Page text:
Subjects: LCSH: Communities-Illinois-Beardstown. | Multiculturalism-Illinois-Beardstown. | Immigrants-Illinois-Beardstown-Social conditions. | Economic development-Social aspects-Illinois-Beardstown. | Beardstown (Ill.)-Ethnic relations-History. | Beardstown (Ill.)-Emigration and immigration-Economic aspects-History. | Beardstown (Ill.)-Social conditions-21st century. | Beardstown (Ill.)-Economic conditions-21st century.
Classification: LCC HN80.B43 M57 2016 | DDC 305.8009773/465-dc23
LC record available at
1 2 3 4 5 21 20 19 18 17 16
In memory of Farshad-e nazaneen To maman, Ken, Rahi, and Omeed
Introduction: The Global Heartland
Part I: Beardstown: A Place in the World
1 Welcome to Porkopolis
2 It All Changed Overnight
Part II: Displaced Labor
3 Michoac n s Largest Export Is People
4 Winning the Lottery in Togo
5 Detroit: The First Third World City of the U.S.
Part III: Outsourced Lives
6 Global Restructuring of Social Reproduction
Part IV: We Wanted Workers, We Got People
7 We Wanted Workers
8 We Got People
Conclusion: The Global in My Backyard
Appendix: Demographic and Labor Tables, Profile of Interviewees
I WRITE THESE WORDS IN CAPE TOWN, SOUTH AFRICA, WHERE I AM spending the tail end of my sabbatical leave and where recent days have seen the unfortunate outbreak of violence against poor black African migrants. These attacks, which started in Durban and spread out to Cape Town, have occurred by and large in townships, informal settlements, and areas where poor people live. Nationwide, many African migrants have been injured and killed, businesses have been looted or burned down, and thousands of people have been displaced, forcing them to seek refuge at police stations, churches, and temporary accommodations set up by NGOs. Attackers accuse African foreign nationals of stealing jobs from citizens -accusations too similar to those I heard about immigrants in the United States as I did my research for this book.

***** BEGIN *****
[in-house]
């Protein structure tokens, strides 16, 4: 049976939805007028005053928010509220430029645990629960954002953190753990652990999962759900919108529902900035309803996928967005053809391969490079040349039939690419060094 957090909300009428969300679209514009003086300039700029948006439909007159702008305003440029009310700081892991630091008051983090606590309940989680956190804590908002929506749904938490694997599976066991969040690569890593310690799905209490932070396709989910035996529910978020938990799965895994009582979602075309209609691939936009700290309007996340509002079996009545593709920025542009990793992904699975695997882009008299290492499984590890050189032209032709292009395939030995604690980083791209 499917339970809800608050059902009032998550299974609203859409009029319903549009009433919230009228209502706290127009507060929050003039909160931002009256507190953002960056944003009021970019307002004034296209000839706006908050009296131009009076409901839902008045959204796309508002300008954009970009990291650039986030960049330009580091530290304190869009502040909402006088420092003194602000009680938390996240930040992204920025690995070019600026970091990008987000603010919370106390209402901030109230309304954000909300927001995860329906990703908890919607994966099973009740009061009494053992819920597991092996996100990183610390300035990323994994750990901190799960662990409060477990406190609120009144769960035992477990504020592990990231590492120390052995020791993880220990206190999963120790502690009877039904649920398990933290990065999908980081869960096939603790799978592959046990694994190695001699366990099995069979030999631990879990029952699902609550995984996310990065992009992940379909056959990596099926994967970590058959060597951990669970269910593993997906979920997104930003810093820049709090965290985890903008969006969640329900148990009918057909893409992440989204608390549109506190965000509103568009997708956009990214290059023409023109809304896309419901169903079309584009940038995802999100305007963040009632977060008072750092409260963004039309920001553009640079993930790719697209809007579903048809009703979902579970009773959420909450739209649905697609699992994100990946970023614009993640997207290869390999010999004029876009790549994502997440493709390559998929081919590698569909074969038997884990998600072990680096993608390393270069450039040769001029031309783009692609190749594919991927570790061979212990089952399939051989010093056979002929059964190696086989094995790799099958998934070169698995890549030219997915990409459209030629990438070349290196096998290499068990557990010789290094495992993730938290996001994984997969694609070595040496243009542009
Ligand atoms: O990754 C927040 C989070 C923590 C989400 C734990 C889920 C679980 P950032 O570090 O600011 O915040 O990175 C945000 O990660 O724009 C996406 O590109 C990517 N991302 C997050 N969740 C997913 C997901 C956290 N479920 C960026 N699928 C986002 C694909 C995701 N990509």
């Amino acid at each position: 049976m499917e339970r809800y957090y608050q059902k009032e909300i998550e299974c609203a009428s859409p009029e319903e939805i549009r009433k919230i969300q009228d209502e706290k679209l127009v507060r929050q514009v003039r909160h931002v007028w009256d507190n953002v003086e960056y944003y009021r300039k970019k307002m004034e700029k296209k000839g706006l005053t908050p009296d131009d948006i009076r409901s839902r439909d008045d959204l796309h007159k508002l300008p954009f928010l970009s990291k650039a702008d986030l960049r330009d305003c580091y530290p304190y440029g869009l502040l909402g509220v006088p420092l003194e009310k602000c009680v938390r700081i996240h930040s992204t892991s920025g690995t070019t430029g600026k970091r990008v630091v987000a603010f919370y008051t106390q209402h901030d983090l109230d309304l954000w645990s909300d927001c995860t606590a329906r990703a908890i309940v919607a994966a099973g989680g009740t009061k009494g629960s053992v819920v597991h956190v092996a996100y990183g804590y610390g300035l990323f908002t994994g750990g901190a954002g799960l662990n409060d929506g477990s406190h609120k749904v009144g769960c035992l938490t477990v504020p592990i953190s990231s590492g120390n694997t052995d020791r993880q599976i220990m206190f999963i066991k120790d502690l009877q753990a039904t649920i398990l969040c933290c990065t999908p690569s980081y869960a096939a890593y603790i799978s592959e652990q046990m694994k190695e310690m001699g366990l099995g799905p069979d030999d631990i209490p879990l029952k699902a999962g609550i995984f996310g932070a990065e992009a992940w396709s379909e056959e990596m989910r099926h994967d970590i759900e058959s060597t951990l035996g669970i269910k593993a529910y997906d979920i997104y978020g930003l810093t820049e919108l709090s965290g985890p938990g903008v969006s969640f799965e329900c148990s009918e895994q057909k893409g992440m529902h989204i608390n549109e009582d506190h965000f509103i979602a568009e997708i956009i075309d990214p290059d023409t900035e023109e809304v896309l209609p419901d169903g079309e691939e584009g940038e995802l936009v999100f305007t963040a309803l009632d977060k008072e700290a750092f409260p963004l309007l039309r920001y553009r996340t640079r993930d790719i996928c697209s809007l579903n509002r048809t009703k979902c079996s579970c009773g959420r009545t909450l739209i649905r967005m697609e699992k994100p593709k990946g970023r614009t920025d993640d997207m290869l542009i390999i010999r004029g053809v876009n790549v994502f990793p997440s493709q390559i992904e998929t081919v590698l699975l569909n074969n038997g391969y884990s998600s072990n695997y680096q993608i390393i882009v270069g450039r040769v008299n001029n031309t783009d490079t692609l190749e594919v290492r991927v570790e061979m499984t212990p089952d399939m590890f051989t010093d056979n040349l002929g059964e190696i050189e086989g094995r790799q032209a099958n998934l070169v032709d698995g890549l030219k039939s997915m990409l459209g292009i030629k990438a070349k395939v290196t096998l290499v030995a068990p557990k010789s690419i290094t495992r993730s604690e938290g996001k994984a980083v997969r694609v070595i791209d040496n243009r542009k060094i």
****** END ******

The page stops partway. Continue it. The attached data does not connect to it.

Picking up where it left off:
In the aftermath of these tragic events, I helped facilitate two meetings of African immigrant poor who live in Cape Town s townships, informal settlements, and low-income areas at the invitation of the International Labor Research Interest Group, a local NGO that collaborates with an emerging citywide movement called the Housing Assembly (HA). The Afro-phobic violence, as some call it, spurred the HA to revisit their slogan of Decent Housing for All in order to explore how migrants and foreign nationals can be included in the All for whom they campaign. These conversations were initiated to overcome racial divisions among the working-class poor, as well as differences over citizenship, and to build solidarity. The plight and pain of migrants as expressed in their powerful testimonials confirm the need for careful and critical study of migration and global labor mobility. This is the area my book explores. Because current global capitalism produces and feeds off intense processes of labor displacement, it is urgent that the social and spatial dimensions of such processes be taken seriously, both locally and globally, and that the instability in categories of belonging based on national, racial, and ethnic identities be acknowledged. Moreover, as I argue and demonstrate in this book, we need to use political-economic structural explanations along with sociocultural ethnographic insights to achieve a relational understanding of what is occurring. For it is through such a relational understanding that we may also help achieve a recognition of commonalities among diverse poor people, even, as the recent violence against African migrants in South Africa reminds us, in the face of potent and volatile differences. With its historical and transnational scope, I hope my book will serve as one step toward bridging national, racial, ethnic, linguistic, and legal differences and building solidarities among the poor and working classes.